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Vol 3, No 6
12 February 2001
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Jan Culik Counting Czechs
The census controversy
Jan Čulík

On 28 February, as part of a Europe-wide collection of data on the citizens of the European continent, an extraordinarily detailed census of individual citizens, their accommodation, their education, their background and their habits is to take place in the Czech Republic.

There are two things which are controversial about this: the census is not going to be anonymous: the Czech Statistical Office demands that all census forms, whose completion will be compulsory, must be identified by individual citizens' rodné číslo (an equivalent of the British National Insurance Number of the US "Social Security Number"). Rodné číslo will link all the information, given on the census forms, directly to individual citizens within the Czech Republic.

The database of information which will originate as a result of the census will be extremely valuable, especially since the information will be traceable to individual citizens. Problem number two is that by all accounts and purposes, the Czech Republic cannot ensure that the aggregate data will not fall into the wrong hands.

The civil service in the Czech Republic is bureaucratic, incompetent, often corrupt and unreliable. It cannot be relied upon to preserve the confidentiality of the collected data. Misuse of the data is punishable by law, but as Britské listy has found out, the law is probably unenforceable in the Czech Republic. The judicial system is not impartial: it succumbs to party political pressure. Thus many people are worried and do not want to take part in the census.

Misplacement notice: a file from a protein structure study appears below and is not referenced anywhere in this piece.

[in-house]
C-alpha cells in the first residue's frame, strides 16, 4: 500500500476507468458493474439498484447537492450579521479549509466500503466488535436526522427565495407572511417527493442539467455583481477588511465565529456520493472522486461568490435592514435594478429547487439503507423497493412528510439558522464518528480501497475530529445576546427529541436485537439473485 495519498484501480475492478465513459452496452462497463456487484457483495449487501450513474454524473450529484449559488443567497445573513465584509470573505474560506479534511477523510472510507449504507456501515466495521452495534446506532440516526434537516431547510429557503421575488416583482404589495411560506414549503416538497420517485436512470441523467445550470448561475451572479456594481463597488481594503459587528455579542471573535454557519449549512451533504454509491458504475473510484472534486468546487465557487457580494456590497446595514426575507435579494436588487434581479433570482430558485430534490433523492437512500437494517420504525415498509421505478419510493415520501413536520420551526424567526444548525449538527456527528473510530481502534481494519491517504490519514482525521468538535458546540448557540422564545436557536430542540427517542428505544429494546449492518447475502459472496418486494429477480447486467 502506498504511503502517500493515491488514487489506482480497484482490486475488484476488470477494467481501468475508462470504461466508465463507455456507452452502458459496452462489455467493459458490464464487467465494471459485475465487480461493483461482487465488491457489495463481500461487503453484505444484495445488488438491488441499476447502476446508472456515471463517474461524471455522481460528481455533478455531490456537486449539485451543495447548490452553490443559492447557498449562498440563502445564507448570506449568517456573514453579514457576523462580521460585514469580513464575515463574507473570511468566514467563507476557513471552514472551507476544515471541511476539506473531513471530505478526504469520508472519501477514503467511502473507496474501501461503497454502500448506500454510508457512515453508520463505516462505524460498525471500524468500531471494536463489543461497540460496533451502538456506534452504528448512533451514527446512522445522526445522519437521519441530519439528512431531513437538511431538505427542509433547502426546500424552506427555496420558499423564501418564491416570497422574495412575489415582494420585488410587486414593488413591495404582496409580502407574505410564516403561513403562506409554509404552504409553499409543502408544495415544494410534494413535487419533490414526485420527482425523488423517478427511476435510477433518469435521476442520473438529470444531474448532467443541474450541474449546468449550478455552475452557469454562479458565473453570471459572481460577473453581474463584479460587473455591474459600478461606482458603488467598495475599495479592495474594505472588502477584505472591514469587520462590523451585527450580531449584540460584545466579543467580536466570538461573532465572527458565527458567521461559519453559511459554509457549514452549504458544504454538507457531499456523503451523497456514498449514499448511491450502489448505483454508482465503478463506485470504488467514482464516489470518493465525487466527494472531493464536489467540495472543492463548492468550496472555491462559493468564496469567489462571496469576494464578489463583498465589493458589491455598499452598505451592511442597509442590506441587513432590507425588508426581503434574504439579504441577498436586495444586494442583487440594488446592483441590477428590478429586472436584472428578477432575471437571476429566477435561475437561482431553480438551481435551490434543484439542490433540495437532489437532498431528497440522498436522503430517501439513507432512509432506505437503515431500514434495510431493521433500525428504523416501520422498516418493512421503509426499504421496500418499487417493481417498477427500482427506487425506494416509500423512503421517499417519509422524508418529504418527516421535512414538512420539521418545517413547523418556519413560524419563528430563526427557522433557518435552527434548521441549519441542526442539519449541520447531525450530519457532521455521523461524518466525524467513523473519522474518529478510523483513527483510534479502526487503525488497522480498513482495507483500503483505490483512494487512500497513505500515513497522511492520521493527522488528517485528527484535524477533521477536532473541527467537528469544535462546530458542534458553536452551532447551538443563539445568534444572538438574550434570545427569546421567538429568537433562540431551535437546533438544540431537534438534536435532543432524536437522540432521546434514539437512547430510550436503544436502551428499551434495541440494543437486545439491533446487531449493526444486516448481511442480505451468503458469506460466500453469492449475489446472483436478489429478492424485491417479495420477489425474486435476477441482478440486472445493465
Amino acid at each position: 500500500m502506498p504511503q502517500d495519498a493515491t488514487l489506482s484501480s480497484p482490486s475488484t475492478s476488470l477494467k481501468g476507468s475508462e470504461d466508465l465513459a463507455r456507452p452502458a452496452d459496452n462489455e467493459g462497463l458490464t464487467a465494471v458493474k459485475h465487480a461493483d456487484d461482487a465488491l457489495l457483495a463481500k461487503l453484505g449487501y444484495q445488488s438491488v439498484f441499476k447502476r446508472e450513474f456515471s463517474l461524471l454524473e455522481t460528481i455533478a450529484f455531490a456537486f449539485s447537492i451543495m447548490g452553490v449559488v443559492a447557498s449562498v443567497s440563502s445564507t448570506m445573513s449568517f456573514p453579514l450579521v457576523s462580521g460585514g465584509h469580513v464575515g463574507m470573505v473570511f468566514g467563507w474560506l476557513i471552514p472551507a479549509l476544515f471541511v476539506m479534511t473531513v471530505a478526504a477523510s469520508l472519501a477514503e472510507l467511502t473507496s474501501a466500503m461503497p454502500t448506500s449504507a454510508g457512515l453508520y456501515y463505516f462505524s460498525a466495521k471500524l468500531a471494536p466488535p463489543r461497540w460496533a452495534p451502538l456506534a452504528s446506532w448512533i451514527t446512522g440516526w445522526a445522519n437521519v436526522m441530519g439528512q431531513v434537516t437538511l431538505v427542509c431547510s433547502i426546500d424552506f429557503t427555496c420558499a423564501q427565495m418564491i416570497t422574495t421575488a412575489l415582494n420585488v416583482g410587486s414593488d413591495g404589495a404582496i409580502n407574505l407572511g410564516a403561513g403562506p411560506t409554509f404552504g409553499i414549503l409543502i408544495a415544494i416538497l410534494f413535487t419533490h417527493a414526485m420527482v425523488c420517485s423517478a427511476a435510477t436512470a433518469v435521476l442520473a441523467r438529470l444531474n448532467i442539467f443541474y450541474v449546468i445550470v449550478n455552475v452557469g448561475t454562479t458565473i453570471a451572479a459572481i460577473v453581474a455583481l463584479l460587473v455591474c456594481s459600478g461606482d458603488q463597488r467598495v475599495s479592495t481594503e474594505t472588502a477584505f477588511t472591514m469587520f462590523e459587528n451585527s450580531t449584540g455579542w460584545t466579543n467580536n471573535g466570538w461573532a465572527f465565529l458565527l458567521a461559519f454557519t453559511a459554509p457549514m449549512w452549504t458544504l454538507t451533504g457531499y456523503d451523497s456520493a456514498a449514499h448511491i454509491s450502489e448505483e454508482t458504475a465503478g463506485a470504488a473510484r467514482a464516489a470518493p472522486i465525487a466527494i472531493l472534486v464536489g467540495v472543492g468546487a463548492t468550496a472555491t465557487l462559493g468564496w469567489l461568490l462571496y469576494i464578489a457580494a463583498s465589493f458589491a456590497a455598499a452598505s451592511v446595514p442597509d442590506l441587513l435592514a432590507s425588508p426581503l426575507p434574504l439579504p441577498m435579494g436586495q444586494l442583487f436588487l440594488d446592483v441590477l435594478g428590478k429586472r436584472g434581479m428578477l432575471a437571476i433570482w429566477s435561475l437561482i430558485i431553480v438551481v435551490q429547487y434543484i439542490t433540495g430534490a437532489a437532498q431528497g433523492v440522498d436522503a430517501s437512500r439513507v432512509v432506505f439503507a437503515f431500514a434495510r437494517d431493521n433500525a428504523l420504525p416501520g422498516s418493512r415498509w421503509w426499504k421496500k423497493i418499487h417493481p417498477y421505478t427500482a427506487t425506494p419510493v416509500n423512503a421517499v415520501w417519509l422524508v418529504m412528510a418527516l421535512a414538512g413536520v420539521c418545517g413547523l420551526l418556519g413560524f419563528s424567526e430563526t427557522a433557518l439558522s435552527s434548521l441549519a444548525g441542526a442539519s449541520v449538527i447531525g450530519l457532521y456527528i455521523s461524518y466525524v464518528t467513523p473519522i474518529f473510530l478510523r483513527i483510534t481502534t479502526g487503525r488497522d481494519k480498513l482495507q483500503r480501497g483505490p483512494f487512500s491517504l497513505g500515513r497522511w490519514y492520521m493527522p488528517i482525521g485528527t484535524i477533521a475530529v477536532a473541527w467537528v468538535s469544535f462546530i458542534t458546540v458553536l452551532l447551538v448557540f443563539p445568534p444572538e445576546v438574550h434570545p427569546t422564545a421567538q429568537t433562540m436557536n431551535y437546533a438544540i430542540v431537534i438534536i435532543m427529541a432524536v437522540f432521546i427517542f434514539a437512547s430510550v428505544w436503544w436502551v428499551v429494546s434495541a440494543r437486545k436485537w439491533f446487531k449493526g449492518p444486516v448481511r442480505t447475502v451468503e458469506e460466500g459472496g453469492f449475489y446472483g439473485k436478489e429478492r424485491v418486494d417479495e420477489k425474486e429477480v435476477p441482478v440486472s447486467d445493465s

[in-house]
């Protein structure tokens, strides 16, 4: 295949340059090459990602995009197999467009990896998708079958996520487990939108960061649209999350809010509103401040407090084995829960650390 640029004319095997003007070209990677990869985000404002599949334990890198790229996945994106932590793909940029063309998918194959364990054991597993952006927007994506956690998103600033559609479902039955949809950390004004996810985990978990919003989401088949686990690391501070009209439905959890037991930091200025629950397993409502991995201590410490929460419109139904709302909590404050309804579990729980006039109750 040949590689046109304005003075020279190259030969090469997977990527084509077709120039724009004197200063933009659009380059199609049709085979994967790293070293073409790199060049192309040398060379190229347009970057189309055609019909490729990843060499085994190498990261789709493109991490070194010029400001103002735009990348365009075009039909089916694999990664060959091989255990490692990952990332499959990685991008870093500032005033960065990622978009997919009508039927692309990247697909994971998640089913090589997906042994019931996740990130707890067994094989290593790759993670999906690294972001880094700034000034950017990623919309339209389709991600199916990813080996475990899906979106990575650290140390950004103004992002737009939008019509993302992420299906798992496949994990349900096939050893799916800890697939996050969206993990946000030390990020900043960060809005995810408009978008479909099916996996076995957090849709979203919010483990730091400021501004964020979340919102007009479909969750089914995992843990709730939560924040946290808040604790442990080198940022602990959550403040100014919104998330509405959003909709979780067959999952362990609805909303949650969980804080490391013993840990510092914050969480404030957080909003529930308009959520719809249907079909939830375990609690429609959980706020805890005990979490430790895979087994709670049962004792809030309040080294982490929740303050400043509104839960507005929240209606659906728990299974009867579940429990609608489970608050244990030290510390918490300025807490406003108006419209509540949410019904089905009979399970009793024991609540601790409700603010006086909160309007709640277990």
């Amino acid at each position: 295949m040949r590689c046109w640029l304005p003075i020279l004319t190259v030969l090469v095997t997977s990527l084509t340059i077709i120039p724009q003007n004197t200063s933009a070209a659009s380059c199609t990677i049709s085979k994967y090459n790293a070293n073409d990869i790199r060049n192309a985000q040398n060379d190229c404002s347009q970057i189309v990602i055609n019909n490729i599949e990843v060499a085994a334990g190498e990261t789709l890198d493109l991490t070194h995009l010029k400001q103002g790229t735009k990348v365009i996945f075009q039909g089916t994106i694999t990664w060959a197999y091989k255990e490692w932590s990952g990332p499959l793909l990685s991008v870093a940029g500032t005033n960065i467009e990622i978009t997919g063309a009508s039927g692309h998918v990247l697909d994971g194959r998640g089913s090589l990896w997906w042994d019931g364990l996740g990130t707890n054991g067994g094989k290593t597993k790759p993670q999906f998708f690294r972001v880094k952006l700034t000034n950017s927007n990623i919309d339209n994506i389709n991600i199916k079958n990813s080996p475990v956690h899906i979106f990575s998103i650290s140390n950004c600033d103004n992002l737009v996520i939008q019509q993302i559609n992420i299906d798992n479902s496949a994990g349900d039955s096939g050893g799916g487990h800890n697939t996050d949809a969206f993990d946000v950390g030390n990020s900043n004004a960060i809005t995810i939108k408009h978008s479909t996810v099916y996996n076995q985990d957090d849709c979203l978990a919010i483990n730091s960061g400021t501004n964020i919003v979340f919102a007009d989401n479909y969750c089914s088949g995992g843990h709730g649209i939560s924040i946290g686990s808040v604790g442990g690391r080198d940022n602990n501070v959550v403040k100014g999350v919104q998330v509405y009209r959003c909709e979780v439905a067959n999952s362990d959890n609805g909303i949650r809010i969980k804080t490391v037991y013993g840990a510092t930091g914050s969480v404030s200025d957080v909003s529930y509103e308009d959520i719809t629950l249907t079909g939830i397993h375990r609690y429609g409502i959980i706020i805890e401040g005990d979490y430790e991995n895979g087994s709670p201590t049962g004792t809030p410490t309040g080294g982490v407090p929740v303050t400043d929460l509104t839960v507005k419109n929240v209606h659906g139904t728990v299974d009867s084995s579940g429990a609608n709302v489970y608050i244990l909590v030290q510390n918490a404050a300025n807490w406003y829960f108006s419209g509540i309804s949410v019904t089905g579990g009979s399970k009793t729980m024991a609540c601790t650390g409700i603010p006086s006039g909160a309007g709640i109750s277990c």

Impartiality at risk

Britské listy has recorded a number of instances where the Czech legal system and the Czech civil service has failed to be impartial. In the case of Vladimír Železný, who took the commercial television station TV Nova away from its original American investors, Central European Media Enterprises in August 1999, the Czech courts have decided that he was perfectly entitled to do so. The case is complex and the results of international arbitration have not been announced yet. An international lawsuit in this matter is just starting in London.

In September 2000, on the occasion of the IMF/World Bank meeting in Prague, the Czech police committed acts of brutality against a number of detained demonstrators and even quite accidental passers-by in the streets of Prague. As a result, some 350 complaints in this matter have been received by the Czech police authorities. The Czech Interior Ministry has been investigating these complaints rather sluggishly. To date, the testimony of just two foreign nationals has been heard by the Czech Interior Minister´s Inspection Department—the Inspection Department might call two more foreigners to testify, as Britské listy learned when it enquired about the state of the investigation last week.